A report published by the Institute for Energy Economics and Financial Analysis (IEEFA) on Wednesday has warned that Pakistan’s current power mix is over reliant on outdated fossil fuels and seasonal hydropower generation. Titled Pakistan’s Power Future: Renewable Energy Provides a More Diverse, Secure and Cost-Effective Alternative, it asserts that renewable energy sources like wind and solar are now the most cost-effective form of power generation in Pakistan and postulates an energy mix for the year 2030 that is 30 percent renewable, 30 percent thermal, 30 percent hydropower and 10 percent nuclear. Currently however, the energy mix is 70 percent thermal and 20 percent hydropower, with nuclear power accounting for most of the rest.
“The current energy model puts a huge cost burden on consumers, businesses and the cash-poor government of Pakistan through an over-reliance on expensive fossil fuel imports and costly hydro, nuclear and coal-fired power plants often being built well over budget,” points out IEEFA financial analyst and co-author of the report Simon Nicholas.
Read more: Study: large hydropower dams unsustainable
“By relying more on cheaper renewable energy, the 2030 model reduces the cost pressures of imports and delayed projects, creating the setting for government to attract investment in the abundant domestic wind and solar resources yet to be harnessed,” he adds.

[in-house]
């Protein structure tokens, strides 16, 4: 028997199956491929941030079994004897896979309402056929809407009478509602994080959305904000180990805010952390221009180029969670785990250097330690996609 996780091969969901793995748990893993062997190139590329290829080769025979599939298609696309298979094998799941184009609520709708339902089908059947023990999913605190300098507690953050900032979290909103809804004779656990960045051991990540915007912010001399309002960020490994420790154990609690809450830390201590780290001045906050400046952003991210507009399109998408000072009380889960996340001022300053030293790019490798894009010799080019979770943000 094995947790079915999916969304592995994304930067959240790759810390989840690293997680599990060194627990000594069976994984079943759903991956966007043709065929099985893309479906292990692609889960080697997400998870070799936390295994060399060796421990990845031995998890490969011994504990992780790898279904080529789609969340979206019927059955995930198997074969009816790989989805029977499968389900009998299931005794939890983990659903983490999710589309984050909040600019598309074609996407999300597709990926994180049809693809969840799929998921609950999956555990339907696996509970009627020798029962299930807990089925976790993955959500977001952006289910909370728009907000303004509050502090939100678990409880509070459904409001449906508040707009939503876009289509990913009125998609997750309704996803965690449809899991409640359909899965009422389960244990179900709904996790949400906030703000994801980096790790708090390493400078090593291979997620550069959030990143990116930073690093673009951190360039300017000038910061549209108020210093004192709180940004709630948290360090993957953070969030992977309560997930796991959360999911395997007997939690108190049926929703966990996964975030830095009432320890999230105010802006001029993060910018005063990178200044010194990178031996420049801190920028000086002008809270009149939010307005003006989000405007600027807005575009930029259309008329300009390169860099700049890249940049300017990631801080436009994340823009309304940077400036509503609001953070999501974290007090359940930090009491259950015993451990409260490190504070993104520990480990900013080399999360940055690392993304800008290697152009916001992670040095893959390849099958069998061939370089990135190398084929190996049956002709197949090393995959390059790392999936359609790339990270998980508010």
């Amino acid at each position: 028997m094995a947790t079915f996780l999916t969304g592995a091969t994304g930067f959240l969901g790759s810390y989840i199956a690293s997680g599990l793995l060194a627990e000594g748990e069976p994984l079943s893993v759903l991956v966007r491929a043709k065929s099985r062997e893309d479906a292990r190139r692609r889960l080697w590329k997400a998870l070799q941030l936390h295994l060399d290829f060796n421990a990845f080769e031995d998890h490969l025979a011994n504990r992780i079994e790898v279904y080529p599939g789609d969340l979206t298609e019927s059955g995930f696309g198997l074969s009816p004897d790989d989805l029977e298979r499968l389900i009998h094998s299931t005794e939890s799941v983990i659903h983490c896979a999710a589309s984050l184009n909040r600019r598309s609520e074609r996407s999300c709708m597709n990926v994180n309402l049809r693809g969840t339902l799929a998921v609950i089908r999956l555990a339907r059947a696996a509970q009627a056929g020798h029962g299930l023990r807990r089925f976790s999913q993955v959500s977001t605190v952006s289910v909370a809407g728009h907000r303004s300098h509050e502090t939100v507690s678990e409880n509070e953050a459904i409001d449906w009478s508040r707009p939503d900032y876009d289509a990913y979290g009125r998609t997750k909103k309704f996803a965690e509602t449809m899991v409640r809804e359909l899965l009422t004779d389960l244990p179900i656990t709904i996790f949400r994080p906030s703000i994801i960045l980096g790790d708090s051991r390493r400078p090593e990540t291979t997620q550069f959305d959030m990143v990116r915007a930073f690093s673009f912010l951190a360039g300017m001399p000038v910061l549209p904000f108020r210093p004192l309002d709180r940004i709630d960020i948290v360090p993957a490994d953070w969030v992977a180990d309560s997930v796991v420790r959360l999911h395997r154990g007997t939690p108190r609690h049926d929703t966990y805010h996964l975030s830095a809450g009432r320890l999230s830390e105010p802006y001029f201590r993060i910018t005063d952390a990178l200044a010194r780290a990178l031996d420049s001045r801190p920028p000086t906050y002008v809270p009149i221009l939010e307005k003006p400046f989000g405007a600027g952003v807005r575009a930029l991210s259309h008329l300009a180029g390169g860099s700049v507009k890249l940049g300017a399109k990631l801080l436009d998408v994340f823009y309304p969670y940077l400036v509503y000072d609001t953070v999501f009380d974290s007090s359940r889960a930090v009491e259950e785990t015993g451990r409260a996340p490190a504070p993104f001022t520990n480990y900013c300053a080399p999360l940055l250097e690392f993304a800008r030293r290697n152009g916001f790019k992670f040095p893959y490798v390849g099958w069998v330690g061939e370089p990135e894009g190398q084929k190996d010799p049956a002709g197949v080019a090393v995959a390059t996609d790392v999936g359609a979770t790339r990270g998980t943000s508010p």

The report laments that despite the fact that the Pakistani currency continues to weaken, the country pushes ahead with power plants reliant on fossil fuel imports. Not only would this add to Pakistan’s economic woes, it also does not bode well for the country’s energy security. It adds that such a model is even more redundant now that tariffs for wind and solar are below those on other energy sources.
Pointing out a third advantage, the IEEFA report says renewables also have faster construction times. Large hydro power projects are notorious for running over schedule and over budget, which only adds to their already very large costs. Nuclear power projects increasingly suffer large cost and time overruns around the world. Regardless, Islamabad continues to plan and build up nuclear and hydropower units at a time when both these forms of energy are being abandoned around the world.
“With renewable technology set to get cheaper in the future, a build-out of coal-fired power risks locking Pakistan into decades of outdated technology,” the report concluded.